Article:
- The allegations come in the wake of strong criticism last week of the UK Border Agency, which was condemned for failing to investigate claims of mistreatment by failed asylum seekers in abuse allegations up to July 2008. Ministers now plan to review the use of force against asylum seekers by British security guards after a Border Agency report on abuse conceded that serious injuries were suffered by detainees who had been handcuffed or physically restrained.
- Controversial (Irish) playwright Martin McDonagh is used to creating headlines in Britain and Ireland…But trying out an American setting as opposed to an Irish one is proving a challenging exercise…In an extraordinary and withering review, the [New Yorker's] theatre critic, Hilton Als, laid into ["A Behanding in Spokane"] for being overtly racist. "I don't know a single self-respecting black actor who wouldn't feel shame and fury while sitting through Martin McDonagh's new play," began Als's review…"A Behanding… isn't in the least palatable; it's vile, particularly in its repeated use of the word 'nigger'," Als wrote. He then went on to compare the play's lone black role, Toby – played by Anthony Mackie, the star of The Hurt Locker, to the racist caricatures of black Americans that populated American cinema in the 1920s and 1930s.
- …a recent survey found that the most severe hunger-related problems in the nation are in the South Bronx, long one of the country’s capitals of obesity. Experts say these are not parallel problems persisting in side-by-side neighborhoods, but plagues often seen in the same households, even the same person: the hungriest people in America today, statistically speaking, may well be not sickly skinny, but excessively fat. Call it the Bronx Paradox. “Hunger and obesity are often flip sides to the same malnutrition coin,” said Joel Berg, executive director of the New York City Coalition Against Hunger. “Hunger is certainly almost an exclusive symptom of poverty. And extra obesity is one of the symptoms of poverty.”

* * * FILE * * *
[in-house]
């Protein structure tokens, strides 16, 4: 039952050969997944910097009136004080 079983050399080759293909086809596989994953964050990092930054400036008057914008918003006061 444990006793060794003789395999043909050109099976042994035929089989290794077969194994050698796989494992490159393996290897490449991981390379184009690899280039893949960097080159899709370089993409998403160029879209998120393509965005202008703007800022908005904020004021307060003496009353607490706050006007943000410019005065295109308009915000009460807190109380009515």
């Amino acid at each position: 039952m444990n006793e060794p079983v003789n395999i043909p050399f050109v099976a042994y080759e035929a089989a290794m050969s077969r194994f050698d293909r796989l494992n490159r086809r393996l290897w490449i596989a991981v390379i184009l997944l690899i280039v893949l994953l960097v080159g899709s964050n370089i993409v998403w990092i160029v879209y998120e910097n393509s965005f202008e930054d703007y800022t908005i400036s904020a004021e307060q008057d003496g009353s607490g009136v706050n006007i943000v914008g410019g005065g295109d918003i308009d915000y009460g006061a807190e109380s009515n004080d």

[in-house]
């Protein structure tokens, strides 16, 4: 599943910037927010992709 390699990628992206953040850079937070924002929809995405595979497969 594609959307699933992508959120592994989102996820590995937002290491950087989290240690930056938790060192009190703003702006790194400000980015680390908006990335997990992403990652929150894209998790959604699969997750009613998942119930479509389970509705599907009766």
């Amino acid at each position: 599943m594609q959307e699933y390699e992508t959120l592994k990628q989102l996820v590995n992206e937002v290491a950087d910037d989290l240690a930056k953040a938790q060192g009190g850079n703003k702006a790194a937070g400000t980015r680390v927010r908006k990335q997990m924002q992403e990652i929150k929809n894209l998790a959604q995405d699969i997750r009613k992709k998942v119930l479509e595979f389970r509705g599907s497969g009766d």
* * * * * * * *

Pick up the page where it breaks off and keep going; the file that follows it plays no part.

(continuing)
Please Support CHILDREN OF INVENTION and WHITE ON RICE, Opening on March 12th in NY & L.A.!
“Children of Invention” – by Tze Chun
Two young children living outside Boston are left to fend for themselves when their mother gets embroiled in a pyramid scheme and disappears. ”Children of Invention” premiered at the 2009 Sundance Film Festival, screened at over 40 film festivals, and won 15 festival awards including: Grand Jury Prizes at the 2009 Newport International
Film Festival, Independent Film Festival Boston, Los Angeles Asian Pacific Film Festival, San Diego Asian Film Festival, and Ojai-Ventura Film Festival. Variety said the film is “Urgent, artful…austerely poetic,” and the Film Society of Lincoln Center said it is “As close to cinematic purity as one is likely to see this year.”
“White on Rice” – by Dave Boyle